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Media Advisory: Stanford Hosts Conference Encouraging Latinos to Go to Medical School.

STANFORD, Calif. -- More than 1,000 Latino high school students, undergraduates and health-care professionals will gather at the Stanford University School of Medicine on Friday and Saturday to discuss ways of encouraging Latino leadership in medicine as part of the 22nd annual regional Latino Medical Student Association.

The theme of this year's gathering is "Creating leadership: Striving to improve Latino health care." While Latinos now make up nearly 40 percent of California's population, only 4 percent of physicians are of Latino descent, according to the LMSA. "Teaching Latinos at all different levels how to become leaders will go a long way toward improving health care," said Geoff Krampitz, one of the conference coordinators and a fourth-year medical student at Stanford.

Ronald Garcia, PhD, senior lecturer and assistant dean for minority student affairs at Stanford, noted that many potential Latino medical school applicants do not have the same educational opportunities as non-minorities, don't understand how to navigate admissions systems or are put off by high tuition fees. "It's a very, very powerful insight and belief for someone to get it into their head that they can do this, and to hear what other medical students who might have similar backgrounds have gone through," said Garcia, who will be one of the speakers on Friday. "I want them to walk away and say, 'I can be a doctor.' In the absence of the conference, where would they get such encouragement?"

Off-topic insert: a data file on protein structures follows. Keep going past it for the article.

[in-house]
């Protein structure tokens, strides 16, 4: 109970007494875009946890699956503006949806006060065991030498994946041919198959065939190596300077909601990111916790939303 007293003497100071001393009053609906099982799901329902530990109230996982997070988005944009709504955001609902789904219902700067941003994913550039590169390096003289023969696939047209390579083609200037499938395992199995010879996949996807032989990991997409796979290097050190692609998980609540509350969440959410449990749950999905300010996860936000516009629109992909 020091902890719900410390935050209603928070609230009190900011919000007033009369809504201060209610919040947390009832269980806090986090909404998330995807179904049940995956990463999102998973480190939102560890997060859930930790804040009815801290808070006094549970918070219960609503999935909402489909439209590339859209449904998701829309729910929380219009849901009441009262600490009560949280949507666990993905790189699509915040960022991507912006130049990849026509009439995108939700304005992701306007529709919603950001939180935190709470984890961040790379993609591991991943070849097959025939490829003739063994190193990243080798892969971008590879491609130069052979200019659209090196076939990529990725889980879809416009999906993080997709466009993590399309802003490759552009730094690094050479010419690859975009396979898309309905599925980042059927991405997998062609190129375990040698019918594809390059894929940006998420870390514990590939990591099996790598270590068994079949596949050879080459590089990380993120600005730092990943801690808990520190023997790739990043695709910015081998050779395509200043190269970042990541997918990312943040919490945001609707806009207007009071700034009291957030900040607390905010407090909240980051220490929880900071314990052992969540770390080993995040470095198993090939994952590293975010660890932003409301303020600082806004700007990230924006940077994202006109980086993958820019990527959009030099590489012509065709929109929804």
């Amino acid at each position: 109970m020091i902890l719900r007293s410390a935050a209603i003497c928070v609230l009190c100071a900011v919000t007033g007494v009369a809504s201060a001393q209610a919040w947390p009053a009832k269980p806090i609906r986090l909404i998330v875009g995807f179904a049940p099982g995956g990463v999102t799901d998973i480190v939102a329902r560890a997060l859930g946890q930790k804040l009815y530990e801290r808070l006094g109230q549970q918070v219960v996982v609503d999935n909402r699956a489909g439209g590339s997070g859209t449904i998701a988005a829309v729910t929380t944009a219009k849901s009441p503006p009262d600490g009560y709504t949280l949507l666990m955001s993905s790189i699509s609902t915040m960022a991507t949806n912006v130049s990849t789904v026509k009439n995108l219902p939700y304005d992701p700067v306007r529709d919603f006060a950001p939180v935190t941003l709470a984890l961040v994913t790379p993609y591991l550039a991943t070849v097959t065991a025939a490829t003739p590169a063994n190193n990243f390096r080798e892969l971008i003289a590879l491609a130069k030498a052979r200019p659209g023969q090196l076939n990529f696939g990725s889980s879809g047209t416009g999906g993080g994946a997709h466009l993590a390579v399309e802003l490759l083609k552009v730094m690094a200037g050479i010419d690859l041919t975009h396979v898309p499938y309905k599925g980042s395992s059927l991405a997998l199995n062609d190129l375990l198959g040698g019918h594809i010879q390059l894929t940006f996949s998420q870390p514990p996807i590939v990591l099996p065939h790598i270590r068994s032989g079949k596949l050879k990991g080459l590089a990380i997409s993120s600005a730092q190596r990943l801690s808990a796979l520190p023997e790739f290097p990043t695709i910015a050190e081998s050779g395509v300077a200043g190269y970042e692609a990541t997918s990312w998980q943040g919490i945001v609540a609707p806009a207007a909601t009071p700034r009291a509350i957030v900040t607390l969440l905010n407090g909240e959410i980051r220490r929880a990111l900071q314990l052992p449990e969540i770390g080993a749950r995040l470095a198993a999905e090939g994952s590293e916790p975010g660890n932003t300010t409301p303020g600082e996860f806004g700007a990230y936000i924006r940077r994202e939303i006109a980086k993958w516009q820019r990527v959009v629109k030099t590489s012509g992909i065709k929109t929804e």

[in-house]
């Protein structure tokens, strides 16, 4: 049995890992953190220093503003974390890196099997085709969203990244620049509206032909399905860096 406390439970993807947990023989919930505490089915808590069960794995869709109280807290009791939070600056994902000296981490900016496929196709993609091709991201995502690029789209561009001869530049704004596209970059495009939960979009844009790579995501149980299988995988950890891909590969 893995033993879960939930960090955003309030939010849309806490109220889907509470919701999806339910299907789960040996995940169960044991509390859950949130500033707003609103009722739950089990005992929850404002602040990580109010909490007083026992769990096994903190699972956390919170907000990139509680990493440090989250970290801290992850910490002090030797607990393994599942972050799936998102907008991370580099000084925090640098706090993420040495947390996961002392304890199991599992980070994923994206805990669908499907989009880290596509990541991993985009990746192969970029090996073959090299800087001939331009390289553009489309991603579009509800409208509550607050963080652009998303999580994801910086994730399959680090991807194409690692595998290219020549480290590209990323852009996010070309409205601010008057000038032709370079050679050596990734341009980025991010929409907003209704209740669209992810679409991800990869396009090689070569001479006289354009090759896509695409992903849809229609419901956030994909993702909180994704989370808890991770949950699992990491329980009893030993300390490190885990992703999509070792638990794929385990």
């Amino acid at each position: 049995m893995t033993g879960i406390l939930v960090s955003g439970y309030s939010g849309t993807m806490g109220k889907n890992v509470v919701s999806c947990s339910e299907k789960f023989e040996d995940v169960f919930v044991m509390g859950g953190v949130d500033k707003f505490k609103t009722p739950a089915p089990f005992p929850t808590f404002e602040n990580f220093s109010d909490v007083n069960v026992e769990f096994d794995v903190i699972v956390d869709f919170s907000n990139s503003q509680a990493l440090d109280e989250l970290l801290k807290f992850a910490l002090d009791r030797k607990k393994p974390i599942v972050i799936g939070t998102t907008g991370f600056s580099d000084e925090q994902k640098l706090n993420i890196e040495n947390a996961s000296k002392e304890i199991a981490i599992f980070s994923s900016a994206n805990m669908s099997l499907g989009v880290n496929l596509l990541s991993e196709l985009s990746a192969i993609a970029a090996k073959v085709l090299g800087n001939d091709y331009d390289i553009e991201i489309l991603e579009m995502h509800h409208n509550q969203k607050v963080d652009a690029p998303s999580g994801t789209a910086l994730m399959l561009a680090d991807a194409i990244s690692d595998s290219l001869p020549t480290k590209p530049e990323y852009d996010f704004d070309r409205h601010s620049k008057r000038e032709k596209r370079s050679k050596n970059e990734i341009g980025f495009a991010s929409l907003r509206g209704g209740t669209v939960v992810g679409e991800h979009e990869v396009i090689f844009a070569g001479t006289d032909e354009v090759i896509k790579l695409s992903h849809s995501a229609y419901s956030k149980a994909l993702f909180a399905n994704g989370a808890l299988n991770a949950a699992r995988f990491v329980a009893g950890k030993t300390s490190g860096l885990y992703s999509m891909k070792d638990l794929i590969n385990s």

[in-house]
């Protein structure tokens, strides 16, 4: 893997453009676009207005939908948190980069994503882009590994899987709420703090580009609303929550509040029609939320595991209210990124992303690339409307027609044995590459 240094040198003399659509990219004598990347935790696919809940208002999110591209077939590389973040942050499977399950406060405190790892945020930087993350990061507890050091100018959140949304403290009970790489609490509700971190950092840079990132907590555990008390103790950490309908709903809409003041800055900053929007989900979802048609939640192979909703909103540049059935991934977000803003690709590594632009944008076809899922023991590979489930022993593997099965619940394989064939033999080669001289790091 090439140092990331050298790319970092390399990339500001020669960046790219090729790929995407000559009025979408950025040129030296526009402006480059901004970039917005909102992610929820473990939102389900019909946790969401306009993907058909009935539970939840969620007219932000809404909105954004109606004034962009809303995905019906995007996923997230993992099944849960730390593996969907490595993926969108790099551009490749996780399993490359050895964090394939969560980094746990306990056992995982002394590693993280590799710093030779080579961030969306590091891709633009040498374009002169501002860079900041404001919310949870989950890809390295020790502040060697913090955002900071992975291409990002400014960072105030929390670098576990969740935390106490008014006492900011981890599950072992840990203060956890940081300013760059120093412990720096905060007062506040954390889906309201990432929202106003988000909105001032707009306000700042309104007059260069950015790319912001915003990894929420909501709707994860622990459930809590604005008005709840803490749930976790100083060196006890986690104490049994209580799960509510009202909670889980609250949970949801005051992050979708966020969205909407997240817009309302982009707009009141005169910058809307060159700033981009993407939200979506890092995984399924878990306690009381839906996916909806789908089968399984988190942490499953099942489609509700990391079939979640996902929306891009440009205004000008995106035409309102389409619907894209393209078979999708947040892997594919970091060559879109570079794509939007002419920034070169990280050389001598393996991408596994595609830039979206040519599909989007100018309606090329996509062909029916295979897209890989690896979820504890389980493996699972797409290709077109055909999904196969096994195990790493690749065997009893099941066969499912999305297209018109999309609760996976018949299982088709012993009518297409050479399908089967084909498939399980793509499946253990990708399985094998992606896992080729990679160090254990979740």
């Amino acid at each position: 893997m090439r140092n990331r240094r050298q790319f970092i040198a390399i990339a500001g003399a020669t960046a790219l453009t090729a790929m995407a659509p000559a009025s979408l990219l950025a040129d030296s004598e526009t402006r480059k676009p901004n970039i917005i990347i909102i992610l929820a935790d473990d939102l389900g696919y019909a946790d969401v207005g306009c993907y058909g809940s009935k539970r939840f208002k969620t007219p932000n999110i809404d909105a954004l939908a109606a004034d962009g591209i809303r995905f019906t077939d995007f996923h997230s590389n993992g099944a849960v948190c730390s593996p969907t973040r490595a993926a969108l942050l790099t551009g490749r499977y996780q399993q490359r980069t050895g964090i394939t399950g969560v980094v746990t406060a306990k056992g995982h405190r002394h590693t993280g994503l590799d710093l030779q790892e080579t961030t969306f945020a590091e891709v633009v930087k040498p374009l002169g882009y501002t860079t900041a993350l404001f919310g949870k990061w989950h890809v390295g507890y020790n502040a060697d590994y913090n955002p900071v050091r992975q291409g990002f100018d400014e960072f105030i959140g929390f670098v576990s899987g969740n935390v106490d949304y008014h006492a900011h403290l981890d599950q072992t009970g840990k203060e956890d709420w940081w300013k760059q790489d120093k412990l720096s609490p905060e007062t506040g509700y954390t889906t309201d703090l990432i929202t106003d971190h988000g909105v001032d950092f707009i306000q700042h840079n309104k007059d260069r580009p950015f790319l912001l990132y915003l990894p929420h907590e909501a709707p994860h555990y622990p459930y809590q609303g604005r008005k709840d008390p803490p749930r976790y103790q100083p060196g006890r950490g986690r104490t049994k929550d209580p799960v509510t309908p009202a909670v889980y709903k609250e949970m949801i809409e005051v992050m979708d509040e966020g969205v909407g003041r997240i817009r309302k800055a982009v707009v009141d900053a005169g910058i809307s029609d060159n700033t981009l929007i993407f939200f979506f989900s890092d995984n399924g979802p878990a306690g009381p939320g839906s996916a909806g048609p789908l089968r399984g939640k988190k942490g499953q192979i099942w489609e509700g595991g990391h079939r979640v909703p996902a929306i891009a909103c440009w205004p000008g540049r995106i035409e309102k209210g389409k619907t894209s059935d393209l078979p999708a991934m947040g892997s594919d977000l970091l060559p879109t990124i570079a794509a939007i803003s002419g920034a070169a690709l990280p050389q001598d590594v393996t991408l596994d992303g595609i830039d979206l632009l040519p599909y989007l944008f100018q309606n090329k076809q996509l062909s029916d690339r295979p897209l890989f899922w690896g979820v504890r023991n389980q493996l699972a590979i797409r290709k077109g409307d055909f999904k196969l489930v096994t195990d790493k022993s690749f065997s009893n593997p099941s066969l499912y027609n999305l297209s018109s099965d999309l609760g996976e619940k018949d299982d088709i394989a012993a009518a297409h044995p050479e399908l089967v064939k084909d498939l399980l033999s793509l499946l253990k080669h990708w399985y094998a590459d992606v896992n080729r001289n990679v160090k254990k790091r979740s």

Friday's seminars are geared toward high school and undergraduate students and will present various professional medical opportunities and advise potential candidates on how to get into medical school. Saturday's focus will be on access to health care, community health and encouraging Latino leadership in medicine. Speakers include Gabriel Garcia, MD, associate dean for medical school admissions at Stanford, and George Flores, MD, MPH, senior officer of the Disparities in Health program at the California Endowment, a private, statewide health foundation in San Francisco.

For more information, visit http://lmsa.stanford.edu/conference/index.html.

Stanford University Medical Center integrates research, medical education and patient care at its three institutions -- Stanford University School of Medicine, Stanford Hospital & Clinics and Lucile Packard Children's Hospital at Stanford. For more information, please visit the Web site of the medical center's Office of Communication & Public Affairs at http://mednews.stanford.edu.
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Publication:Business Wire
Date:Apr 6, 2006
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